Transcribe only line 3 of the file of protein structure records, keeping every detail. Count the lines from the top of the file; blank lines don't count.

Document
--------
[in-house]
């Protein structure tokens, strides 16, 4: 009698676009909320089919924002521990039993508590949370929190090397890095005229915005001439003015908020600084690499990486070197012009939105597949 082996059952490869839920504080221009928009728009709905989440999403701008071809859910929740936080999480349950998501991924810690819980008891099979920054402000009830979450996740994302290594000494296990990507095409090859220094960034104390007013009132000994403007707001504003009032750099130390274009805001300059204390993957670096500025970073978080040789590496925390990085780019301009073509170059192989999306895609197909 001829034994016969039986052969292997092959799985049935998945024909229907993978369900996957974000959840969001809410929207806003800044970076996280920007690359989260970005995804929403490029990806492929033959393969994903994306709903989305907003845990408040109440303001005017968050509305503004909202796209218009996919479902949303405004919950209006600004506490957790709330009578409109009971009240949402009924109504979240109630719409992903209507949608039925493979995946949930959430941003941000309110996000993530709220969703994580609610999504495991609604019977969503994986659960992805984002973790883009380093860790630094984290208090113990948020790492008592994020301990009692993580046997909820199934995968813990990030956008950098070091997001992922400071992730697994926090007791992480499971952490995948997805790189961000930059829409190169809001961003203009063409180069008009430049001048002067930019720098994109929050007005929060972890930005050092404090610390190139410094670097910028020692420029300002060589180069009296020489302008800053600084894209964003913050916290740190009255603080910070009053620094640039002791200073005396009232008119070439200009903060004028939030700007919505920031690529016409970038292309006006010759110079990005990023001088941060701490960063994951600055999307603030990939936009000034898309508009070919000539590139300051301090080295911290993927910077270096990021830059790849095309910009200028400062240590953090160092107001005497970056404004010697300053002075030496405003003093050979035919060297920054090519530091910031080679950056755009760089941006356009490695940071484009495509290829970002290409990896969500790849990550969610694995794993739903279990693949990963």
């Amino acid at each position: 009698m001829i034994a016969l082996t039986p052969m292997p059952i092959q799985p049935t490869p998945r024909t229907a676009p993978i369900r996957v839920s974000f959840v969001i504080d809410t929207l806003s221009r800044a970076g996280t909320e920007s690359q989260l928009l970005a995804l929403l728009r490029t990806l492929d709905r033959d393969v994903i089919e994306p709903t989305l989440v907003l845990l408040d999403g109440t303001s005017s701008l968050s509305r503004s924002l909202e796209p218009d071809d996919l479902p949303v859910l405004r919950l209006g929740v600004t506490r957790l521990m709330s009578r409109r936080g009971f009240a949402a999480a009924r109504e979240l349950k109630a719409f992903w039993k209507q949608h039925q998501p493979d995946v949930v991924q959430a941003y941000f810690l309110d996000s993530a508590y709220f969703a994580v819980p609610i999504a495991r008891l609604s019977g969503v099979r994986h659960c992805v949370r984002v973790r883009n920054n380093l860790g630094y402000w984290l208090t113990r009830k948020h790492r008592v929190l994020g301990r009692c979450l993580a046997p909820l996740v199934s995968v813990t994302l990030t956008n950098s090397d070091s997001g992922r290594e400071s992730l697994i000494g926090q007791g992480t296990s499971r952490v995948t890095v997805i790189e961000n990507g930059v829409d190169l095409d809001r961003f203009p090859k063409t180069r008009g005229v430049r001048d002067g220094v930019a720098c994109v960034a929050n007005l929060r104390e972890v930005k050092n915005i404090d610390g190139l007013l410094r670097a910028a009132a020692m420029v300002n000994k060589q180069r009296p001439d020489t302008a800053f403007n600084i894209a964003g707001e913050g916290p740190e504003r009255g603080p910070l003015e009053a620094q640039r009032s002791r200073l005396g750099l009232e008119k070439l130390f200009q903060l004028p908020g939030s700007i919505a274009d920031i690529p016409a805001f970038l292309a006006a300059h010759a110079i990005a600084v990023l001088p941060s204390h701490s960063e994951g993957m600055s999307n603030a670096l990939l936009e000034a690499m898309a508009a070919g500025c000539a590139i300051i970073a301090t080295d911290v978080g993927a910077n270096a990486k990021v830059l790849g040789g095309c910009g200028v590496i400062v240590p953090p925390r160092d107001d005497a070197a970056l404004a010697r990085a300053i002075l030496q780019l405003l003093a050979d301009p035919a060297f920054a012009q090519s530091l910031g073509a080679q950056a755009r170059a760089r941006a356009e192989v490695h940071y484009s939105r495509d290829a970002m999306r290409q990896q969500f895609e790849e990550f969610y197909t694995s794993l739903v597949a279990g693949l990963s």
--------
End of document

């Amino acid at each position: 009698m001829i034994a016969l082996t039986p052969m292997p059952i092959q799985p049935t490869p998945r024909t229907a676009p993978i369900r996957v839920s974000f959840v969001i504080d809410t929207l806003s221009r800044a970076g996280t909320e920007s690359q989260l928009l970005a995804l929403l728009r490029t990806l492929d709905r033959d393969v994903i089919e994306p709903t989305l989440v907003l845990l408040d999403g109440t303001s005017s701008l968050s509305r503004s924002l909202e796209p218009d071809d996919l479902p949303v859910l405004r919950l209006g929740v600004t506490r957790l521990m709330s009578r409109r936080g009971f009240a949402a999480a009924r109504e979240l349950k109630a719409f992903w039993k209507q949608h039925q998501p493979d995946v949930v991924q959430a941003y941000f810690l309110d996000s993530a508590y709220f969703a994580v819980p609610i999504a495991r008891l609604s019977g969503v099979r994986h659960c992805v949370r984002v973790r883009n920054n380093l860790g630094y402000w984290l208090t113990r009830k948020h790492r008592v929190l994020g301990r009692c979450l993580a046997p909820l996740v199934s995968v813990t994302l990030t956008n950098s090397d070091s997001g992922r290594e400071s992730l697994i000494g926090q007791g992480t296990s499971r952490v995948t890095v997805i790189e961000n990507g930059v829409d190169l095409d809001r961003f203009p090859k063409t180069r008009g005229v430049r001048d002067g220094v930019a720098c994109v960034a929050n007005l929060r104390e972890v930005k050092n915005i404090d610390g190139l007013l410094r670097a910028a009132a020692m420029v300002n000994k060589q180069r009296p001439d020489t302008a800053f403007n600084i894209a964003g707001e913050g916290p740190e504003r009255g603080p910070l003015e009053a620094q640039r009032s002791r200073l005396g750099l009232e008119k070439l130390f200009q903060l004028p908020g939030s700007i919505a274009d920031i690529p016409a805001f970038l292309a006006a300059h010759a110079i990005a600084v990023l001088p941060s204390h701490s960063e994951g993957m600055s999307n603030a670096l990939l936009e000034a690499m898309a508009a070919g500025c000539a590139i300051i970073a301090t080295d911290v978080g993927a910077n270096a990486k990021v830059l790849g040789g095309c910009g200028v590496i400062v240590p953090p925390r160092d107001d005497a070197a970056l404004a010697r990085a300053i002075l030496q780019l405003l003093a050979d301009p035919a060297f920054a012009q090519s530091l910031g073509a080679q950056a755009r170059a760089r941006a356009e192989v490695h940071y484009s939105r495509d290829a970002m999306r290409q990896q969500f895609e790849e990550f969610y197909t694995s794993l739903v597949a279990g693949l990963s």